In thinking about how to create a high-performing health care system, Gene observed: "as Atul Gawande says, the issue is that we’re not without knowledge, we’re just inept in applying that knowledge."  He predicts that the next several decades will be devoted to figuring out how to apply the knowledge we already have.  

He wrapped up our coversation by tying his work at Atrius to the IOM's six domains of quality, making a strong statement about his organization's commitment to patient-centeredness:

We have constructed our organizational activities around what the IOM called the six domains of quality, the most important of which is patient-centricity.  We need to design the system to be a benefit to the people who come to us for care - they are our reason for existence. That’s not been true in the past. In the past we’ve designed it for a lot of other reasons, but not always and specifically to benefit the care of people.  Sometimes it’s for the convenience of physicians, sometimes it’s for the perpetuation of august institutions - whatever it’s been, but it’s not always been that the patient’s been at the center of it.  Lucian Leape, whose name you introduced earlier, focused us on safety. The other issues . . . care needs to be timely if it’s going to be safe and patient-centered, it needs to be efficient and effective if we’re going to have a society that continues to exist, and the last and most important of the domains is it’s got to be equitably delivered -- and probably that has been the biggest conundrum for our country.  How do we get the last 15% of our citizens covered in a fashion that doesn’t destroy the economics for the rest of us? [T]hat in and of itself is the most compelling reason to look hard at why and how we waste resources.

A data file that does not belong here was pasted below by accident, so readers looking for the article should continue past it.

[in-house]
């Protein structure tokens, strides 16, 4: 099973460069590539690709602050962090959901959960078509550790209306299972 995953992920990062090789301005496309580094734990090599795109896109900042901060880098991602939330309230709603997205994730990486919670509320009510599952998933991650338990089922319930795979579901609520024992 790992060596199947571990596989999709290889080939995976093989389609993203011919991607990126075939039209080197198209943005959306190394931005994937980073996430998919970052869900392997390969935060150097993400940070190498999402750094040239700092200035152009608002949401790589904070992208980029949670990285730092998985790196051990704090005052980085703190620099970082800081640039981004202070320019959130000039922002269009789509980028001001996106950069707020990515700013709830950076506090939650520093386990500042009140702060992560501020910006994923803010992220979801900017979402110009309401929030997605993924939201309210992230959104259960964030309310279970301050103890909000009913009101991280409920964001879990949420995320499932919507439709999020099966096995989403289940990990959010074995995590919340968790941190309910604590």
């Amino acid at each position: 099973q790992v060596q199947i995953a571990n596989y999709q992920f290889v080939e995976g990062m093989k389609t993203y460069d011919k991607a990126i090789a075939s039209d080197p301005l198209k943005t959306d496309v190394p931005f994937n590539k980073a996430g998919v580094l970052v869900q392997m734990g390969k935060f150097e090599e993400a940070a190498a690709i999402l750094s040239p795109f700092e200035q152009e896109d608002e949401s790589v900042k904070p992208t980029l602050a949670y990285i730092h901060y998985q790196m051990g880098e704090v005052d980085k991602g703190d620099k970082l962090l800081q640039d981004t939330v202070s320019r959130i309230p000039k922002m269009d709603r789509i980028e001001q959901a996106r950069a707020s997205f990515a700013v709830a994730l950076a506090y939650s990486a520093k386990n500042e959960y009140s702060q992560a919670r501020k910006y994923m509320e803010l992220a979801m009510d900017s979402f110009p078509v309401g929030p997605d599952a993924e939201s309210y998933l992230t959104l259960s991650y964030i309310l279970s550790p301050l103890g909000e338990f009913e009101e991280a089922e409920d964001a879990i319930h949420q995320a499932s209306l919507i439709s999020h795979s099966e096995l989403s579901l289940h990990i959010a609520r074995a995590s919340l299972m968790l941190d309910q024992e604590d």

During our conversation, Gene jokingly called me an anarchist, due to my hyperbolic characterization of the Lucian Leape Institute's recommendations about re-inventing medical education in the US. The truth is, we need to put a little bit of the anarchist in each of us to work if we want to achieve meaningful change to our broken health care system.